Breathing aids developed by UCL, UCLH and F1 team delivered to 40 NHS hospitals 

12/05/2020 00:00 
Breathing aids developed by engineers at UCL, UCLH and Mercedes-AMG High Performance Powertrains have been delivered to 40 NHS hospitals across the country.
 

The UCL-Ventura breathing aid, a low-flow Continuous Positive Airway Pressure (CPAP) device, is being deployed to treat Covid-19 patients in places including London, Belfast, Glasgow, Blackburn, Manchester, Norwich, Northampton and Birmingham.

CPAP devices were used extensively in China and Italy to help Covid-19 patients breathe more easily, but the devices were in short supply in UK hospitals, so engineers at UCL and Mercedes-AMG HPP worked round-the-clock to reverse engineer a device that could be manufactured rapidly by the thousands.

The Mark I CPAP flow device was produced within a rapid timeframe using the development facilities at Mercedes-AMG HPP – it took fewer than 100 hours from the initial meeting to production of the first device. Mark II of the flow device, now being used in NHS hospitals, is much more efficient in terms of oxygen use than the first model, using up to 70% less.

The UCL-Ventura underwent patient evaluations at UCLH and are now being delivered to hospitals in line with demand. NHS staff can request the devices for their hospitals at no cost to assist management of patients during possible future surges.

250 volunteers from G-TEM, an automotive manufacturing company, are procuring and assembling the patient kits that accompany the Mercedes-AMG HPP produced CPAP flow device at a facility in Brockworth, Gloucestershire, and hand-delivering the kits and CPAP devices to hospitals. More than 1,000 units have been delivered so far.

UCLH chief executive Marcel Levi said: “This is another example of teamwork as the NHS, universities and industry come together to provide creative solutions that can be applied immediately. UCLH is very proud to work with UCL and HPP to bring a major healthcare innovation to patients worldwide.”

Professor Bryan Williams, Director of the Biomedical Research Centre at UCLH, said: “In my view, the application of CPAP to aid breathing through devices like this has been a game-changer and has saved more lives than anything else during the Covid19 outbreak in the UK. It has also unburdened our ventilator requirement, enabling the NHS to cope more effectively, and has allowed many patients to recover without needing ventilation.”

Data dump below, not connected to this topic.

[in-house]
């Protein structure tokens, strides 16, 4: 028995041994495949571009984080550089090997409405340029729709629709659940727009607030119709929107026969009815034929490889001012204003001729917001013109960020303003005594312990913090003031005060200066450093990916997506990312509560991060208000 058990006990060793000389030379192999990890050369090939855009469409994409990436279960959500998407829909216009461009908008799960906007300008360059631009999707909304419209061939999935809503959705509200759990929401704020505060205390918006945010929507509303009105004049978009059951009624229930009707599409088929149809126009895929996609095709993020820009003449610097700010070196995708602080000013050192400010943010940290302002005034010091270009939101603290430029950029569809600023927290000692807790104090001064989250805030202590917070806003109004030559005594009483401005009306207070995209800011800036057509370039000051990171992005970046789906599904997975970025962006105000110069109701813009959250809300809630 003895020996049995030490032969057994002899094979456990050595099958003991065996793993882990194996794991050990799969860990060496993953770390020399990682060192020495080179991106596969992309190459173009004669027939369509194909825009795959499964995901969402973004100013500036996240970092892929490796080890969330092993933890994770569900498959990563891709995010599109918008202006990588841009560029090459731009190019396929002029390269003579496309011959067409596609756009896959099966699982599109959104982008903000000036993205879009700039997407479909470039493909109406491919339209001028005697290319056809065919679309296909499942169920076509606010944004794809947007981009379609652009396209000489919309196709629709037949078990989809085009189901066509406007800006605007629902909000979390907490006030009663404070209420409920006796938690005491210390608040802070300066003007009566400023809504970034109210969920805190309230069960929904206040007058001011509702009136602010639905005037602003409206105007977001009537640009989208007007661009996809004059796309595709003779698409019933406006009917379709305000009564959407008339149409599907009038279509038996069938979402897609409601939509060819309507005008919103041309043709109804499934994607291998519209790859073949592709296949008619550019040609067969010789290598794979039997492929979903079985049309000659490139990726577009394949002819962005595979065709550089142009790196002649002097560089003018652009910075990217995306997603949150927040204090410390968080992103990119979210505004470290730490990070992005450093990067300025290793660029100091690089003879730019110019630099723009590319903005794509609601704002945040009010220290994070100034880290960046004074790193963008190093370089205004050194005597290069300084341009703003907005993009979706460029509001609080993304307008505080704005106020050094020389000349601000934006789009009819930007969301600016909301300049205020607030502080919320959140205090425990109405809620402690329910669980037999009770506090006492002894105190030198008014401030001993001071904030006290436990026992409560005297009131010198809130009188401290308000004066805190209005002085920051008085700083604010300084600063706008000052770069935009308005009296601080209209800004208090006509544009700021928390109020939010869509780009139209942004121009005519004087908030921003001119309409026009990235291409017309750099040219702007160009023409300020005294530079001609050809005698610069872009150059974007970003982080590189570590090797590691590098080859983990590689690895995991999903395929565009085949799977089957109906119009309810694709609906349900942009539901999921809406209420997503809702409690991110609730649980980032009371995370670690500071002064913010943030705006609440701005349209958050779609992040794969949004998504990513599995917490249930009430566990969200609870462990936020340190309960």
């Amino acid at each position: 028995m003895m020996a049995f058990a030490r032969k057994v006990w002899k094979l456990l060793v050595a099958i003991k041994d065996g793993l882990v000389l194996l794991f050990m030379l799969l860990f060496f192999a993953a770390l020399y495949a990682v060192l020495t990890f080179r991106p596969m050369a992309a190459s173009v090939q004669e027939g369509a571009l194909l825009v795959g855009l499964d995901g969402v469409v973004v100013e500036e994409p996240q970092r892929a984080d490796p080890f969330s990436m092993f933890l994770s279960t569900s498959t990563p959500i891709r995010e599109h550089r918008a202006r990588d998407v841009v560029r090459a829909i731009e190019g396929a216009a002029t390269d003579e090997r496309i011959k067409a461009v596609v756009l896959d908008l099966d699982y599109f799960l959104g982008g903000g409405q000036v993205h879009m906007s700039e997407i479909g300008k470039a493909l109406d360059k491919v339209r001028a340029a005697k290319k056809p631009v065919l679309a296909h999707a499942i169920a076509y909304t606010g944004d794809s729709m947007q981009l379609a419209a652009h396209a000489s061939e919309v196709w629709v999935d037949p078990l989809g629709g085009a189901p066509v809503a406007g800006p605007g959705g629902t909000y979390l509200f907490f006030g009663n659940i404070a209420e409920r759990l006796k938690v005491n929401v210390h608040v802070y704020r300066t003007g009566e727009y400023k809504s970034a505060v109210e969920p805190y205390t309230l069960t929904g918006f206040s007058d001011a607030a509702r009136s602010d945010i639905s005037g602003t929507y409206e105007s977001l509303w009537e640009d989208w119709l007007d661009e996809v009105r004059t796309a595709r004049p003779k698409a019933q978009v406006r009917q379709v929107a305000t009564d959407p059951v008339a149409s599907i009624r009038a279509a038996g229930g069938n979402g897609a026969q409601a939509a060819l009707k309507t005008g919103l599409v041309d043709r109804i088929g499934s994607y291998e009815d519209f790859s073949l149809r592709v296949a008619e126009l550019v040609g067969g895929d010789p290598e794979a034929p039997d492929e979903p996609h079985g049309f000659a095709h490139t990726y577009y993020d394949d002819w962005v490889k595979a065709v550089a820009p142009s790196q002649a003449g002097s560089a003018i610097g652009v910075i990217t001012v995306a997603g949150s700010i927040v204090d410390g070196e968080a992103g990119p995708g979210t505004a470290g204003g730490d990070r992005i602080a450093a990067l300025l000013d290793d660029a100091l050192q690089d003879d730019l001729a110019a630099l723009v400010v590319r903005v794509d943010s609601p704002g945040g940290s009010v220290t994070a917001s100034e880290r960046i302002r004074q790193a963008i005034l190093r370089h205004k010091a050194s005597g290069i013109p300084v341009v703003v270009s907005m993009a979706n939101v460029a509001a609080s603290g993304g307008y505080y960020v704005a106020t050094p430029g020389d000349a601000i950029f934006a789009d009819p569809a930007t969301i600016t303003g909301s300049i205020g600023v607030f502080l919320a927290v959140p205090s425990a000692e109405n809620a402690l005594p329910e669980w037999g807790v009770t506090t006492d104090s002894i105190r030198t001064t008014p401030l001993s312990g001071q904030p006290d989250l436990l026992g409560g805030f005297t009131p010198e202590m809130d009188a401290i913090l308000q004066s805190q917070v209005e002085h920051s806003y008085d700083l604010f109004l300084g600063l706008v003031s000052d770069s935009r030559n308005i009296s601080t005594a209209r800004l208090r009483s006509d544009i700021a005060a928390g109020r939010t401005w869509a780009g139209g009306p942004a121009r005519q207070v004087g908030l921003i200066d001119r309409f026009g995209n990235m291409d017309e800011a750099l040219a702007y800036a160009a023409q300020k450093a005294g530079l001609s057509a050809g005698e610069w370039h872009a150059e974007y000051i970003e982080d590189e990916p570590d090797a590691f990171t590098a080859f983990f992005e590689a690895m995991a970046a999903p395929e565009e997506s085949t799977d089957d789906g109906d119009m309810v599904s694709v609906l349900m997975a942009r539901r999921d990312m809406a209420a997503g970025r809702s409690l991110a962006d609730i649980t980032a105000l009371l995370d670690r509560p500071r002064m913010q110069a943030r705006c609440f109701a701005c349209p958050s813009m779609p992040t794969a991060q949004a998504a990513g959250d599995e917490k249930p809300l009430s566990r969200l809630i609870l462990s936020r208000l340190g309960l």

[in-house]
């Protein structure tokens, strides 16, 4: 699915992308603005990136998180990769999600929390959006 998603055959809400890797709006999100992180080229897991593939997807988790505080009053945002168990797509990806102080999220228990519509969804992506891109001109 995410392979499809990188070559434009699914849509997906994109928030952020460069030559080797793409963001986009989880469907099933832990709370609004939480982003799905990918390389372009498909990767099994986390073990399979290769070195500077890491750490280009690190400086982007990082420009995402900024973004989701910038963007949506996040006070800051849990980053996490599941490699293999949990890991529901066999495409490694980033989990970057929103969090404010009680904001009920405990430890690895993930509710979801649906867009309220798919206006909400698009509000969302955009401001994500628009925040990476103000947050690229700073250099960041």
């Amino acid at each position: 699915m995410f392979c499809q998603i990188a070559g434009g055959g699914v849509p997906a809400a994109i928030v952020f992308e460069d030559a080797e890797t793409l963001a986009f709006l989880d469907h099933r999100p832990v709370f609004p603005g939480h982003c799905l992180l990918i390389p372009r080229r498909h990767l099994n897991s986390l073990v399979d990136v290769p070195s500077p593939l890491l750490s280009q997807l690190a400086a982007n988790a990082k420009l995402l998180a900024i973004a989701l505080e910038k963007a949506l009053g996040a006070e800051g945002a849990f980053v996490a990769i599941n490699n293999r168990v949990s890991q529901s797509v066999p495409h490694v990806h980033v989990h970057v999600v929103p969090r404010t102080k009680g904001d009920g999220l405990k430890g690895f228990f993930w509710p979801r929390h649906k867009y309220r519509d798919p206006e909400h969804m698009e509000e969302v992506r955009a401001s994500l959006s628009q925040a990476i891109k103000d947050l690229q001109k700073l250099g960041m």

UCLH critical care consultant Professor Mervyn Singer (UCL Medicine) said: “We have seen the UCL-Ventura help hundreds of patients with Covid-19 breathe more easily. Deployed across the NHS hospital network, this device will help to save lives by ensuring that ventilators, a precious resource, are used only for the most severely ill.

“We and others are finding that a significant proportion of patients treated with CPAP can avoid mechanical ventilation and recover more quickly as a result.

“The latest version of the device is much more oxygen efficient – in most patients, it requires little more oxygen than a ventilator. This is important, given there were concerns over oxygen supplies in some hospitals treating Covid-19 patients.” 

After a Government order for up to 10,000, the CPAP devices were manufactured at the HPP technology centre in Brixworth, Northamptonshire. Forty machines that would normally produce F1 pistons and turbochargers were used for production of the CPAP devices, and the entire Brixworth facility was repurposed to meet this demand.

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